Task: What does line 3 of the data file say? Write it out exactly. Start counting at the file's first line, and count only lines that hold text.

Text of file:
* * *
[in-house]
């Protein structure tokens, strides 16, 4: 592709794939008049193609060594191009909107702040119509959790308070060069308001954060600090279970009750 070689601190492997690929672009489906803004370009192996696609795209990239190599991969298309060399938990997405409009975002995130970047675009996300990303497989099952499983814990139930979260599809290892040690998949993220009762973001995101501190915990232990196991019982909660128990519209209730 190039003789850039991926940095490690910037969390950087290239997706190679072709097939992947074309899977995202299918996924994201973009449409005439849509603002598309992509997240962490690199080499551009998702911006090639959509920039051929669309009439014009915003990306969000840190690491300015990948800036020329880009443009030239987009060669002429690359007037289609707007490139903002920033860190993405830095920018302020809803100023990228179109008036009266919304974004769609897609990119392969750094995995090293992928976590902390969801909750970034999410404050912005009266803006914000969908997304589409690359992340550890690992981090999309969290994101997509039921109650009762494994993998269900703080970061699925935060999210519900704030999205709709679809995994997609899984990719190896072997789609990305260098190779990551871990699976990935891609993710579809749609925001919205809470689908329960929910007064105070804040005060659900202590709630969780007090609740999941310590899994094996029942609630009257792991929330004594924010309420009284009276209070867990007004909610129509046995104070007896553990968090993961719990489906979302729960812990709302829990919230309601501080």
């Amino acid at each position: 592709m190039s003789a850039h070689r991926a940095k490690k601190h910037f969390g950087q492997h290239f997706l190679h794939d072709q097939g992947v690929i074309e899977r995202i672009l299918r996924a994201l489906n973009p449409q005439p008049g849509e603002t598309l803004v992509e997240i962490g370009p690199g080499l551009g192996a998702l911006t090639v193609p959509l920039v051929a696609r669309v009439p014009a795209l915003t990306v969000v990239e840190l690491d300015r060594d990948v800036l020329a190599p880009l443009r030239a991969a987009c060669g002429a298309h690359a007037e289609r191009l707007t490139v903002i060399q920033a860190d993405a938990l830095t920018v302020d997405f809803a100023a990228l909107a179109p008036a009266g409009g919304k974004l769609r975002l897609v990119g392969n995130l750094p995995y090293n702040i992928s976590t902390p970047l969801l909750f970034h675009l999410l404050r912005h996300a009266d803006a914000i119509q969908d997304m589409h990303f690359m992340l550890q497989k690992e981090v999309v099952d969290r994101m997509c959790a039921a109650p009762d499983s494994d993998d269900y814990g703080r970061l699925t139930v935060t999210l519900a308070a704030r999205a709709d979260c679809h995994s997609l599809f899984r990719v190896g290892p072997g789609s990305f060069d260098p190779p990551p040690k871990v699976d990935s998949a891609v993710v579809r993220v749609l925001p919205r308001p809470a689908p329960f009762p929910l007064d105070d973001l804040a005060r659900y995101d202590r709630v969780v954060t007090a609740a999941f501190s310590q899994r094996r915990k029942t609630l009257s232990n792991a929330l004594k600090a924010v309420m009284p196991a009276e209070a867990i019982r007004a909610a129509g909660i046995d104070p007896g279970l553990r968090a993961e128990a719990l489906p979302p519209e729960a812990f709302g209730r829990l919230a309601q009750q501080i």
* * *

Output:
């Amino acid at each position: 592709m190039s003789a850039h070689r991926a940095k490690k601190h910037f969390g950087q492997h290239f997706l190679h794939d072709q097939g992947v690929i074309e899977r995202i672009l299918r996924a994201l489906n973009p449409q005439p008049g849509e603002t598309l803004v992509e997240i962490g370009p690199g080499l551009g192996a998702l911006t090639v193609p959509l920039v051929a696609r669309v009439p014009a795209l915003t990306v969000v990239e840190l690491d300015r060594d990948v800036l020329a190599p880009l443009r030239a991969a987009c060669g002429a298309h690359a007037e289609r191009l707007t490139v903002i060399q920033a860190d993405a938990l830095t920018v302020d997405f809803a100023a990228l909107a179109p008036a009266g409009g919304k974004l769609r975002l897609v990119g392969n995130l750094p995995y090293n702040i992928s976590t902390p970047l969801l909750f970034h675009l999410l404050r912005h996300a009266d803006a914000i119509q969908d997304m589409h990303f690359m992340l550890q497989k690992e981090v999309v099952d969290r994101m997509c959790a039921a109650p009762d499983s494994d993998d269900y814990g703080r970061l699925t139930v935060t999210l519900a308070a704030r999205a709709d979260c679809h995994s997609l599809f899984r990719v190896g290892p072997g789609s990305f060069d260098p190779p990551p040690k871990v699976d990935s998949a891609v993710v579809r993220v749609l925001p919205r308001p809470a689908p329960f009762p929910l007064d105070d973001l804040a005060r659900y995101d202590r709630v969780v954060t007090a609740a999941f501190s310590q899994r094996r915990k029942t609630l009257s232990n792991a929330l004594k600090a924010v309420m009284p196991a009276e209070a867990i019982r007004a909610a129509g909660i046995d104070p007896g279970l553990r968090a993961e128990a719990l489906p979302p519209e729960a812990f709302g209730r829990l919230a309601q009750q501080i």